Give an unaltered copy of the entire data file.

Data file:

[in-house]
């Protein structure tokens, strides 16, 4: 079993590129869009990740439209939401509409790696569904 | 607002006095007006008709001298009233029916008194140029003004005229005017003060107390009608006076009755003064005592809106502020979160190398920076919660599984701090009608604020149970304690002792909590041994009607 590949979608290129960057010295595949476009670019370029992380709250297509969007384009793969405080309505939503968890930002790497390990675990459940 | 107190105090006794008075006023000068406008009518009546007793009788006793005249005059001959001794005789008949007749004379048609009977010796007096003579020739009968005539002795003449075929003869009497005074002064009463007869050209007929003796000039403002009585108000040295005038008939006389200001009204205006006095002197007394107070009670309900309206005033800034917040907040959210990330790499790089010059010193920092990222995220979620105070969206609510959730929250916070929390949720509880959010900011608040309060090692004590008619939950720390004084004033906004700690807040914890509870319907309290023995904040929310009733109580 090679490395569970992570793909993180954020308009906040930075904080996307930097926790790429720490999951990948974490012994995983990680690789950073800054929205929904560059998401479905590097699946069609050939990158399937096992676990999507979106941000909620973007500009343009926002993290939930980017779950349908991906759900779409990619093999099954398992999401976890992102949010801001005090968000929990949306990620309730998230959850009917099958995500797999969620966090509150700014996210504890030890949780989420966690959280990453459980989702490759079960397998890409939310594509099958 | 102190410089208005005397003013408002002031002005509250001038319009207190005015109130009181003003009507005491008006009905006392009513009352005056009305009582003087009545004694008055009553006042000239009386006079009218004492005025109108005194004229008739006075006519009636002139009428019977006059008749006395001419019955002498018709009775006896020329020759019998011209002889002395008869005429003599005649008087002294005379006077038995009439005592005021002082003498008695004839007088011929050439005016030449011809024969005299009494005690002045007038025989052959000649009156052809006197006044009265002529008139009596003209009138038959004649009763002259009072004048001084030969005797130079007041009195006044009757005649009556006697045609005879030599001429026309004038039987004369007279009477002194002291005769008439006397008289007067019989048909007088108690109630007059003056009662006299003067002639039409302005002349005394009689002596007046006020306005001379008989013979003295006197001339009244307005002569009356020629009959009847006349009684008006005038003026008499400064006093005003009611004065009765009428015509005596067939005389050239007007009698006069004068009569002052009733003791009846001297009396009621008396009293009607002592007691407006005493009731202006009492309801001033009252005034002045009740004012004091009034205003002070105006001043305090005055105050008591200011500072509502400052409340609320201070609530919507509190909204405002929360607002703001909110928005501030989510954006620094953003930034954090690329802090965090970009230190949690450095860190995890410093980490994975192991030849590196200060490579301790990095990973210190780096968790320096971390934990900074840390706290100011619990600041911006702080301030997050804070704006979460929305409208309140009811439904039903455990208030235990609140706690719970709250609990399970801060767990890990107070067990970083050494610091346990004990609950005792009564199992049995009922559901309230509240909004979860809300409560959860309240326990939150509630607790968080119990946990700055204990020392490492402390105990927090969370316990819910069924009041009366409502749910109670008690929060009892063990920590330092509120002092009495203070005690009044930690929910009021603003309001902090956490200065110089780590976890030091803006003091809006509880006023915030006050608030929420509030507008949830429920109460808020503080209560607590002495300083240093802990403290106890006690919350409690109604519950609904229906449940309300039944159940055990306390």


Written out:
[in-house]
């Protein structure tokens, strides 16, 4: 079993590129869009990740439209939401509409790696569904 | 607002006095007006008709001298009233029916008194140029003004005229005017003060107390009608006076009755003064005592809106502020979160190398920076919660599984701090009608604020149970304690002792909590041994009607 590949979608290129960057010295595949476009670019370029992380709250297509969007384009793969405080309505939503968890930002790497390990675990459940 | 107190105090006794008075006023000068406008009518009546007793009788006793005249005059001959001794005789008949007749004379048609009977010796007096003579020739009968005539002795003449075929003869009497005074002064009463007869050209007929003796000039403002009585108000040295005038008939006389200001009204205006006095002197007394107070009670309900309206005033800034917040907040959210990330790499790089010059010193920092990222995220979620105070969206609510959730929250916070929390949720509880959010900011608040309060090692004590008619939950720390004084004033906004700690807040914890509870319907309290023995904040929310009733109580 090679490395569970992570793909993180954020308009906040930075904080996307930097926790790429720490999951990948974490012994995983990680690789950073800054929205929904560059998401479905590097699946069609050939990158399937096992676990999507979106941000909620973007500009343009926002993290939930980017779950349908991906759900779409990619093999099954398992999401976890992102949010801001005090968000929990949306990620309730998230959850009917099958995500797999969620966090509150700014996210504890030890949780989420966690959280990453459980989702490759079960397998890409939310594509099958 | 102190410089208005005397003013408002002031002005509250001038319009207190005015109130009181003003009507005491008006009905006392009513009352005056009305009582003087009545004694008055009553006042000239009386006079009218004492005025109108005194004229008739006075006519009636002139009428019977006059008749006395001419019955002498018709009775006896020329020759019998011209002889002395008869005429003599005649008087002294005379006077038995009439005592005021002082003498008695004839007088011929050439005016030449011809024969005299009494005690002045007038025989052959000649009156052809006197006044009265002529008139009596003209009138038959004649009763002259009072004048001084030969005797130079007041009195006044009757005649009556006697045609005879030599001429026309004038039987004369007279009477002194002291005769008439006397008289007067019989048909007088108690109630007059003056009662006299003067002639039409302005002349005394009689002596007046006020306005001379008989013979003295006197001339009244307005002569009356020629009959009847006349009684008006005038003026008499400064006093005003009611004065009765009428015509005596067939005389050239007007009698006069004068009569002052009733003791009846001297009396009621008396009293009607002592007691407006005493009731202006009492309801001033009252005034002045009740004012004091009034205003002070105006001043305090005055105050008591200011500072509502400052409340609320201070609530919507509190909204405002929360607002703001909110928005501030989510954006620094953003930034954090690329802090965090970009230190949690450095860190995890410093980490994975192991030849590196200060490579301790990095990973210190780096968790320096971390934990900074840390706290100011619990600041911006702080301030997050804070704006979460929305409208309140009811439904039903455990208030235990609140706690719970709250609990399970801060767990890990107070067990970083050494610091346990004990609950005792009564199992049995009922559901309230509240909004979860809300409560959860309240326990939150509630607790968080119990946990700055204990020392490492402390105990927090969370316990819910069924009041009366409502749910109670008690929060009892063990920590330092509120002092009495203070005690009044930690929910009021603003309001902090956490200065110089780590976890030091803006003091809006509880006023915030006050608030929420509030507008949830429920109460808020503080209560607590002495300083240093802990403290106890006690919350409690109604519950609904229906449940309300039944159940055990306390």